The Brutus statue in the Union
Brutus is an icon, and a very busy mascot at that. So if you’re hanging out at the Ohio Union, sidle up next to his statue on the bench and snap a pic. We’re sure he won’t mind. Plus, you can tag him if you want! He loves the shout-outs.
The Wexner Center for the Arts scaffolding
No, your eyes are not playing tricks on you. The scaffolding around the Wex really is that cool. The building, designed by Peter Eisenman, is full of architectural quirks, theories and accomplishments. The “scaffolding,” though, is one of the most striking.
The Lane Ave. bridge (at night!)
An after-hours selfie spot if there ever was one, the Lane Ave. bridge is beautiful all lit up. So whether you’re returning from some late-night studying, a basketball game or another sort of festivity, stop a moment to admire.
The Woody Hayes statue on Lane Ave.
While the man, the myth, the legend is no longer among us, his statue stands Buckeye-proud outside of The Varsity Club on Lane Ave. near High St. So if you’re strolling by, take a second and snap a pic of you with this university celebrity.
Time to space out. And what better place to do so than at the Ohio State Planetarium? It’s been around since 1967 and recently went through some tremendous transformations. Now, you can zip around the galaxy and beyond without leaving one of the comfy seats.
It’s on the fifth floor of Smith Laboratory and offers programs that are guided by graduate students. Depending on the weather, the events even extend to the rooftop some nights, with the use of a high-tech telescope.
The Parker Dairy Store
Not sure if you know, but Ohio State had a hand in inventing the Drumstick frozen ice cream treat. It’s true. Two of our professors came up with the idea of coating the inside of the cone with chocolate so it wouldn’t get soggy. #brilliant!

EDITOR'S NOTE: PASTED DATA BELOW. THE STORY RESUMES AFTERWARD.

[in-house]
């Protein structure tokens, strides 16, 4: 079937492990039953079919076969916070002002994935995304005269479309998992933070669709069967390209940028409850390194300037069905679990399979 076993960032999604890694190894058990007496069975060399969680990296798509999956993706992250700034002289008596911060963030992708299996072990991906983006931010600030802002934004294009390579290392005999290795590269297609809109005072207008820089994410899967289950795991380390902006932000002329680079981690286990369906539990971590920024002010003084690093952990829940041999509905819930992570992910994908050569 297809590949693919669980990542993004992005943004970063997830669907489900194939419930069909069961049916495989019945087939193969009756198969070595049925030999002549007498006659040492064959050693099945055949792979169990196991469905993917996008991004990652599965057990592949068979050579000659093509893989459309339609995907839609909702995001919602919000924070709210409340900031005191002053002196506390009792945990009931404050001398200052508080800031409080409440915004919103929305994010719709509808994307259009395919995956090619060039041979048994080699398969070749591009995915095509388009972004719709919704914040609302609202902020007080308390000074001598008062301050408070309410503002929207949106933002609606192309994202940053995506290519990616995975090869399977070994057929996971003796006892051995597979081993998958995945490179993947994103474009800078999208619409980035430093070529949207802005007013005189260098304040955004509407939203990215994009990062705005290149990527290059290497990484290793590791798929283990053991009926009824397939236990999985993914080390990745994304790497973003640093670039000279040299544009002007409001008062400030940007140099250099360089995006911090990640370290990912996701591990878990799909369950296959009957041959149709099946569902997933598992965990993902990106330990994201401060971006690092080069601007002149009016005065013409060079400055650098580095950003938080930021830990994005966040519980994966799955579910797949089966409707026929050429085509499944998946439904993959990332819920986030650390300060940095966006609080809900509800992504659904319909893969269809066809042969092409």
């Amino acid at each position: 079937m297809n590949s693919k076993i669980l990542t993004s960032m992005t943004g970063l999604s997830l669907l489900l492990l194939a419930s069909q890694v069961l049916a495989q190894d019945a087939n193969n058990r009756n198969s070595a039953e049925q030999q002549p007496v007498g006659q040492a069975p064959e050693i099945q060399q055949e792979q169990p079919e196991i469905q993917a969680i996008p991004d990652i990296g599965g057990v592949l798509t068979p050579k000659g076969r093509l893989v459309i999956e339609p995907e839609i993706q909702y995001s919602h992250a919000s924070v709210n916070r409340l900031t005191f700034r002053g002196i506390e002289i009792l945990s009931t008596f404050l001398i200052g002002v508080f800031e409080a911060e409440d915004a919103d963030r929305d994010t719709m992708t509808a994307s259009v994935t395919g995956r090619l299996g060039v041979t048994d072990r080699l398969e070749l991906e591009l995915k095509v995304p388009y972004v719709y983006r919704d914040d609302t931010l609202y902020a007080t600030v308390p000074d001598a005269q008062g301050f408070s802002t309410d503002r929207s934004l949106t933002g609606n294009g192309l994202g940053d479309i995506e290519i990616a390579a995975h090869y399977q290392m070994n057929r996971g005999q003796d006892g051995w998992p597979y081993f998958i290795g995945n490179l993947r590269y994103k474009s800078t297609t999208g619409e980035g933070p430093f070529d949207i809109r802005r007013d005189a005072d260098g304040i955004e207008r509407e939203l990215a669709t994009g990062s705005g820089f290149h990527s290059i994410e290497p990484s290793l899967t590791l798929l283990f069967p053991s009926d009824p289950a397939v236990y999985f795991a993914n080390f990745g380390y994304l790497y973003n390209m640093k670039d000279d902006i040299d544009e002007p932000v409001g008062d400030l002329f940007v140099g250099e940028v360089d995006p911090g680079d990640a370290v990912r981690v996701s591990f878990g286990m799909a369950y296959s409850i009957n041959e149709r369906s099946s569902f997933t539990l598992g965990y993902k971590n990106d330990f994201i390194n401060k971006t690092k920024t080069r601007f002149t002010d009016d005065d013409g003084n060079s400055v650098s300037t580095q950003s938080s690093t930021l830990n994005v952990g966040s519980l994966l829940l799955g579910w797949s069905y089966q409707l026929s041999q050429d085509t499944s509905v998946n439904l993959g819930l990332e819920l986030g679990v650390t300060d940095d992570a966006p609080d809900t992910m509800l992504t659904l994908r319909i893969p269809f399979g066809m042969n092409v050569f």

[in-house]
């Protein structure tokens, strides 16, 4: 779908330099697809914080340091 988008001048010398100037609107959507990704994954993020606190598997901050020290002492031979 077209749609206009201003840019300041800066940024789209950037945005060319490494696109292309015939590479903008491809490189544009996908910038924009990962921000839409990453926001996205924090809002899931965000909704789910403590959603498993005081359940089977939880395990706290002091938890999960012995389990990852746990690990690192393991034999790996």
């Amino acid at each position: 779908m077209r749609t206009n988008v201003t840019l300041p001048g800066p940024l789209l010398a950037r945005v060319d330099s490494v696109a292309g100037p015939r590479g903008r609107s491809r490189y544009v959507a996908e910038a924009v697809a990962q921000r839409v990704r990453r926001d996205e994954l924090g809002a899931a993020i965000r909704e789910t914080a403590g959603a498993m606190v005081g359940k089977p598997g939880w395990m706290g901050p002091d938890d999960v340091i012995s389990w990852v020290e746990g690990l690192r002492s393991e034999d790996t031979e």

Built in 1873, University Hall used to be every Buckeye’s one-stop shop. It was a library, classrooms, chapel and dorm.
The original building had to be demolished because it was deemed unsafe, but it does retain a lot of its originality: the clock tower, the entrance and pillars.
These days, this is the place to go if you’re looking to delve into the lives of Buckeyes of a previous era. Inside is the University Museum, and it’s home to some pretty breathtaking stuff. Tons of photos, memorabilia, even bricks and blackboards from the original building. Definitely worth checking out.
Orton Hall is one of the oldest buildings on the campus, and with that comes some intriguing history.
This building is home to some really neat stuff. Around the belltower sit 24 gargoyles and grotesques. The building is made of 40 different kinds of Ohio stone —arranged as they occur in nature, oldest on bottom, newest on top.
Plus, it’s home to the Orton Geological Museum. Once inside, you can find over 30,000 specimens, including a 7-foot giant ground sloth and the skull of a Jurassic dinosaur.
The Ohio State Archives
If you’re a history buff (of just a fan of looking at some seriously cool stuff), the archives is the place for you.
The Ohio State University Archives preserves Buckeye history at its headquarters on Kenny Road. In addition to more than 2 million photographic images of university life from 1870 to now, the archives contains documents, records and mementos that are part of the Ohio State story.
Archivists also publish From Woody’s Couch, a must-read blog for those who love to soak up Ohio State history.